Community outreach continues online via the Community Consultation Hub, hosted by Huron County. This is an online space where the community is encouraged to ask questions and share their ideas about recreation! The Hub also highlights key milestones and project updates.

Visit the Community Hub here: Bluewater Recreation Master Plan. 

Help Bluewater determine recreation needs and achieve a sustainable and inclusive plan!

Please visit the Survey Link below to take part: Bluewater Households. 

BLUEWATER NEWS

The office of the Municipality of Bluewater Council has submitted the following to the Bayfield Breeze as highlights of their regular meeting of council held on Apr. 19.

  • Directed the Manager of Finance to bring the 2022 budget by-law to the May 2nd meeting.
  • Approved to extend the sidewalk and add lighting as part of the Bayfield Main Street Revitalization project up to the commercially zoned property of 29 Bayfield Main Street North.
  •  Approved the use of corporate resources during an Election Policy.
  • Gave third reading to By-law 23-2022 regarding the Rader-Hoffman Municipal Drain and awarded the construction tender for this drain to Robinson Farm Drainage Ltd. in the amount of $85,360 plus HST.

BAYFIELD VILLAGE YOGA

Bayfield Village Yoga will be offering Gentle Yoga on Thursday evenings at the Bayfield Community Centre starting on Thursday, May 5.

These one-hour sessions will begin at 7 p.m.

The cost is $15 per person, per class. Participants are asked to bring their own yoga mat. Other accessories are available.

To learn more please email: Registered Yoga Teacher (500 YTT), Julie Boyd at  juliemayboyd.msw@gmail.com.

CROQUET CLUB 

BICC Croquest Club LogoPeople are invited to come out and see what world class croquet is all about on May 7 when the Bayfield International Croquet Club (BICC) holds an Open House.

Interested parties will be able to talk to the club pro’s and try out the game at this event which will be held from 2-4 p.m. at the BICC courts located at 100 David Street in Bayfield

OPTIMIST CLUB 

After a two-year absence, the ducks are ready to go for a swim! The Club will be holding their annual Rubber Duck Race on May 22.

The race can be best viewed at the South Pier of the Bayfield Harbour – the plastic waterfowl will be set free at 1 p.m.

Tickets are now available from club members and are selling for $5 each or five chances for $20. Only 1,000 ducks will be “sold”. This event is always a sell out so to avoid disappointment at the pier don’t wait until the last minute to purchase.

This year the first five ducks that cross the finish line will win prizes. First prize is a gas barbecue valued at $500 and donated by Meinen Custom Homes. Second prize is a 32-inch television, donated by Brian Coombs’ Remax Reliable Realty. It is valued at $280. Third prize is a pair of Ray Ban Sunglasses valued at $200 and donated by Main Street Optometric. Fourth prize is a Fire HD 10-inch Tablet valued at $200 and donated by Lighthouse Money Management. Fifth prize is a gift certificate for accommodation at The Albion Hotel in Bayfield. It was donated by The Albion Hotel, and is valued at $180.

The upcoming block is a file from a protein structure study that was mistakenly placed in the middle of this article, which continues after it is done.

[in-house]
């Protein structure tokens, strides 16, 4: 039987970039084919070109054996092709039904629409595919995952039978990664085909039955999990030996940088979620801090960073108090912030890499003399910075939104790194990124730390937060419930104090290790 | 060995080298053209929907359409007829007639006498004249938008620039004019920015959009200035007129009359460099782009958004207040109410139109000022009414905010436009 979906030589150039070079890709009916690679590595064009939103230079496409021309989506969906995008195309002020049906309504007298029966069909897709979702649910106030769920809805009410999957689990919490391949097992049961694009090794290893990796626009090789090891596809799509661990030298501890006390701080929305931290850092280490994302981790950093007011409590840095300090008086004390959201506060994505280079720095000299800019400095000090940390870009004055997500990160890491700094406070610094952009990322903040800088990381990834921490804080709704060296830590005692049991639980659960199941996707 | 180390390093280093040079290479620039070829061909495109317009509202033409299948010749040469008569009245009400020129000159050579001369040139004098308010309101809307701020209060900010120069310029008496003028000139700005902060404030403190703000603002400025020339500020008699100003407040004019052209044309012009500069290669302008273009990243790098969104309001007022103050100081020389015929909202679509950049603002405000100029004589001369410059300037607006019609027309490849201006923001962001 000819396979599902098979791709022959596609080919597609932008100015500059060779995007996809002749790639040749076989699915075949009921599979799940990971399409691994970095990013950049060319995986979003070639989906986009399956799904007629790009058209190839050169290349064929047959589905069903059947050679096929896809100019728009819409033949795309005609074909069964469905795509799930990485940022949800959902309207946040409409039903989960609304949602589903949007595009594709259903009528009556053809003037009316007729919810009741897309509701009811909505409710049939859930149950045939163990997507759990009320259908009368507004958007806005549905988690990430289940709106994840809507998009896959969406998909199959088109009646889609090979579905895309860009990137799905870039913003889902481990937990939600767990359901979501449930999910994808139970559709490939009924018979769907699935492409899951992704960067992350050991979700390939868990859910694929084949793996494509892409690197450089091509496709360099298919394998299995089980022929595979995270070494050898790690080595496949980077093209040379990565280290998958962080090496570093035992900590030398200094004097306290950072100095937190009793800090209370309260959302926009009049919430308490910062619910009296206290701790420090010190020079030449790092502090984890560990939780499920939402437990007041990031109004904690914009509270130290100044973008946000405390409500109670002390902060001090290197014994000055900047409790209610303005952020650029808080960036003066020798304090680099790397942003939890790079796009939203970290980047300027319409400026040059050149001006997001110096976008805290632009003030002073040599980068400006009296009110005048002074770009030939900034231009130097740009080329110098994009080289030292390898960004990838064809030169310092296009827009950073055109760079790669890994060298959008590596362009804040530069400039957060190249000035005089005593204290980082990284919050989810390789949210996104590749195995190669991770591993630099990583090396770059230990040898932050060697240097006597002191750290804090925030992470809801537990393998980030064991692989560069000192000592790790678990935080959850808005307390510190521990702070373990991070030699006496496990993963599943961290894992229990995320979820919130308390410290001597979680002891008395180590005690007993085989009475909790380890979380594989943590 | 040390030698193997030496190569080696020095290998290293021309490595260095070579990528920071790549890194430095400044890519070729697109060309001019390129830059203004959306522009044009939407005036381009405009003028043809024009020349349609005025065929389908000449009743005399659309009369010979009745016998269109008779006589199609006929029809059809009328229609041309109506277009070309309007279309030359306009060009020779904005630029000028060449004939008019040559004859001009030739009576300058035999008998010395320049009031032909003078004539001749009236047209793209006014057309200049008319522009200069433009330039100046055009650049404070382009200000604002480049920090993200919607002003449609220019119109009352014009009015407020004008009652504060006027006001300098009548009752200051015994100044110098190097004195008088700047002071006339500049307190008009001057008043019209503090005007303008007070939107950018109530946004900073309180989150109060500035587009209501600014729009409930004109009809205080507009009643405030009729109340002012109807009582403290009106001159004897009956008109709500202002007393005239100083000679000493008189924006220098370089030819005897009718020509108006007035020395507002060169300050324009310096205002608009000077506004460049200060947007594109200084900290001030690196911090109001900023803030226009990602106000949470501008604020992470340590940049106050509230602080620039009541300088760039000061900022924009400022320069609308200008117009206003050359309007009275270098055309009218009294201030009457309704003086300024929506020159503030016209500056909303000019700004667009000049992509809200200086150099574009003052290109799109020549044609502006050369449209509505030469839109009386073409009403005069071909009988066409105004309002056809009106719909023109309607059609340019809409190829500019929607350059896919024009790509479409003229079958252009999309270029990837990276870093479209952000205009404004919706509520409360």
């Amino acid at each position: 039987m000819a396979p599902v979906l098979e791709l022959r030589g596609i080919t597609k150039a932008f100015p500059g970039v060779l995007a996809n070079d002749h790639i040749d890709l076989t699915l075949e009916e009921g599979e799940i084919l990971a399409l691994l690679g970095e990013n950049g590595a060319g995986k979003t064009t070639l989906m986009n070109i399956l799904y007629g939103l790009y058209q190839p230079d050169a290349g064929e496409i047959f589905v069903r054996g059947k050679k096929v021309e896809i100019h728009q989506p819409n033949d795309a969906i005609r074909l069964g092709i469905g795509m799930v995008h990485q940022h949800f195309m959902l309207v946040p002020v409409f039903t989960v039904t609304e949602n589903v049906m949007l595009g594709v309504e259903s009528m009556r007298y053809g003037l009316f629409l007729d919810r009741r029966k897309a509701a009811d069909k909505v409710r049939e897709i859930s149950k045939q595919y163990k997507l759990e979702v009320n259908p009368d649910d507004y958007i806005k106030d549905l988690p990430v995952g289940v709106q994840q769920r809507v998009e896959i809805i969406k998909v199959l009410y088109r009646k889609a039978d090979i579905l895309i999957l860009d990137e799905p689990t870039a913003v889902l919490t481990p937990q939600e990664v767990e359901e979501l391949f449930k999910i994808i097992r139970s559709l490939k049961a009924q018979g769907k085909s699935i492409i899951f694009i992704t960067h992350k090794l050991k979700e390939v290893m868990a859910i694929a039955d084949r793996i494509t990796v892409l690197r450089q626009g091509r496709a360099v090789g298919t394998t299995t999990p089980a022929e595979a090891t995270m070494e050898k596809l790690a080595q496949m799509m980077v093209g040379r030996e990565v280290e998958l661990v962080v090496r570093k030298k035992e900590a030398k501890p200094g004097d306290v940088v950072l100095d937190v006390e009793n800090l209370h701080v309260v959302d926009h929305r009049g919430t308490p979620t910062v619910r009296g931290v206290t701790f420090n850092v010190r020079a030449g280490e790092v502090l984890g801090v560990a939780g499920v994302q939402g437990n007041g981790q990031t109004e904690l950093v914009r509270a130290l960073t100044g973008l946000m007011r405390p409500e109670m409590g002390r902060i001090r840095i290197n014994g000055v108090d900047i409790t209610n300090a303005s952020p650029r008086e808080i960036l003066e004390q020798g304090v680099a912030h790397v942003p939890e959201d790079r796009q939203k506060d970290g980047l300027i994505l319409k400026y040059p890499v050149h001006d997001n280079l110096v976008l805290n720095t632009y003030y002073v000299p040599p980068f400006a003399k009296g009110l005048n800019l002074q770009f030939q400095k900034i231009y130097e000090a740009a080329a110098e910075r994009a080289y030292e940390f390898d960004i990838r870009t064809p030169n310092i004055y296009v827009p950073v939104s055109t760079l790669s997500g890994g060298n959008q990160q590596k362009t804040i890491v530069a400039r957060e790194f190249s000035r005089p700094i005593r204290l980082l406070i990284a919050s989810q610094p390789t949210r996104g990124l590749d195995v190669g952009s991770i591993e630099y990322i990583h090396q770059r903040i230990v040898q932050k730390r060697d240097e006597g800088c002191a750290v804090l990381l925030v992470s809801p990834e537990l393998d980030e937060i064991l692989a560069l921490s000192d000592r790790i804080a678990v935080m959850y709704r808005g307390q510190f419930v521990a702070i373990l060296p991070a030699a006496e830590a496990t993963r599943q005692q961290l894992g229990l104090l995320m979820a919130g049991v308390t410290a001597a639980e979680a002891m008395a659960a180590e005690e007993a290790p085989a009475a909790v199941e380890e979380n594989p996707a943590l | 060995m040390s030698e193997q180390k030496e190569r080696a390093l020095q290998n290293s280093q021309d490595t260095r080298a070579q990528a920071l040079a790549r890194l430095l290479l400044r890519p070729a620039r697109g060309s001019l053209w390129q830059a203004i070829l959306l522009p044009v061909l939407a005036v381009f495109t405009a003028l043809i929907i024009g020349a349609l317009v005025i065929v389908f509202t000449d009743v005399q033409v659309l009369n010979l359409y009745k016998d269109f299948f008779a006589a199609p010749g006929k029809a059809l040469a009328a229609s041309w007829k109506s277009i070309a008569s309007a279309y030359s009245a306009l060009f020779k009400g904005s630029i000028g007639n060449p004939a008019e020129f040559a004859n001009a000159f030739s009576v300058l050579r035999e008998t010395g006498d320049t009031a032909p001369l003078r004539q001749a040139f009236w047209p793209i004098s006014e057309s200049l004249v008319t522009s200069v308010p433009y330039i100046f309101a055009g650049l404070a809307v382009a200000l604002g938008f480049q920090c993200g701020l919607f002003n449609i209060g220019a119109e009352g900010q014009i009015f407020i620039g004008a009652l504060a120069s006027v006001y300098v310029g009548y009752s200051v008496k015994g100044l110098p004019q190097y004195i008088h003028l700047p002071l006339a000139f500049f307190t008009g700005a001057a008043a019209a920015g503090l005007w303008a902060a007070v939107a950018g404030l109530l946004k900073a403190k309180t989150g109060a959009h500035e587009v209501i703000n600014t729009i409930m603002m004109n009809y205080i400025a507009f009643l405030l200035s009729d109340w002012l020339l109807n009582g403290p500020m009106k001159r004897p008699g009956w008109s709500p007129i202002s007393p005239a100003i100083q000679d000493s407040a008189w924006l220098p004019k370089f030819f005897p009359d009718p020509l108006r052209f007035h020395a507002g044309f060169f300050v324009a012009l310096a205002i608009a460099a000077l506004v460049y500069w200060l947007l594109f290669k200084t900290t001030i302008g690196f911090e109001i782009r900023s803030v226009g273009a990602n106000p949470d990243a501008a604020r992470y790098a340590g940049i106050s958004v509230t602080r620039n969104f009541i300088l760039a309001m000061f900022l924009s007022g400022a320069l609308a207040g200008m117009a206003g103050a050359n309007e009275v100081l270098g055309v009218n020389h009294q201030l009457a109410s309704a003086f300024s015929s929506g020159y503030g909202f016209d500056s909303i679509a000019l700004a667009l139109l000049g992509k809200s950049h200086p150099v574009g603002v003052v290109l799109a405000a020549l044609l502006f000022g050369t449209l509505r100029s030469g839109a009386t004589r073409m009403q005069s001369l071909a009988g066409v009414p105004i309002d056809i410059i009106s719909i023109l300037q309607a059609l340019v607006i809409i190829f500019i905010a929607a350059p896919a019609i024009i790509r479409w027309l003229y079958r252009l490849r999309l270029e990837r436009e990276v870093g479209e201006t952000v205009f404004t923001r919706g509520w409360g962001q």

Money raised from the race will go toward the Optimist Club’s many “friends of youth” projects. Licence #M800571

COMMUNITIES IN BLOOM

The Communities in Bloom and Environmental Committee is looking for people who have a passion for the environment or an interest in community beautification!

The Committee is seeking four volunteers to join. Part of the mandate of the committee is fostering environmental awareness, advising the Municipality of Bluewater Council on environmental items as applicable to Bluewater and community beautification initiatives.

They want to welcome those who are interested to apply to become a member by completing the Application to join the Communities in Bloom and Environmental Committee Form available on the municipal website.

Applications will be accepted until 4 p.m. on Saturday, Apr. 30th. Please note that all persons must be appointed to the Committee by the Municipality of Bluewater Council.

Anyone who has questions is asked to please contact Lindsay Whalen at 519 236-4351 Ext. 238 or by email at pwfassistant@municipalityofbluewater.ca

HARP CIRCLE

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Harp Therapist and Bayfield resident, Martha Lawrance is offering two new opportunities for community residents starting in May.

The first is a “Guided Imagery/Soundbath with Harp” that will be offered monthly beginning May 19. The second is a Harp Circle where community members can join together for music-making. The Circles will be held bi-weekly beginning May 26. Both sessions will run for one hour starting at 3:30 p.m. in the Parish Hall at Trinity St. James Anglican Church, 10 Keith Cres. in Bayfield.

For more detailed information and any changes check Martha Lawrance’s website at  www.myharpheals.com and/or Bayfield Activities Calendar.

WALK FOR GUIDE DOGS

The Lions of Bayfield are holding one of their favorite events again this year, “The Walk for Guide Dogs”.

All proceeds from the walk go towards the seven Dog Guide programs: Canine Vision, Hearing, Service, Seizure Response, Autism Assistance, Diabetic Alert and Facility Support.  Each dog costs approximately $35,000 so anything people can do to help is greatly appreciated.

People are invited to get their pledge forms, or pledge a walker, and bring their dogs on Sunday, June 5 at Clan Gregor Square. Registration will take place  at 9:30 a.m. and the walk will start at 10 a.m.

For further information and pledge forms contact Karen Scott at karendscott@eastlink.ca or 226 441-2042.

BAYFIELD BEER, WINE AND FOOD FESTIVAL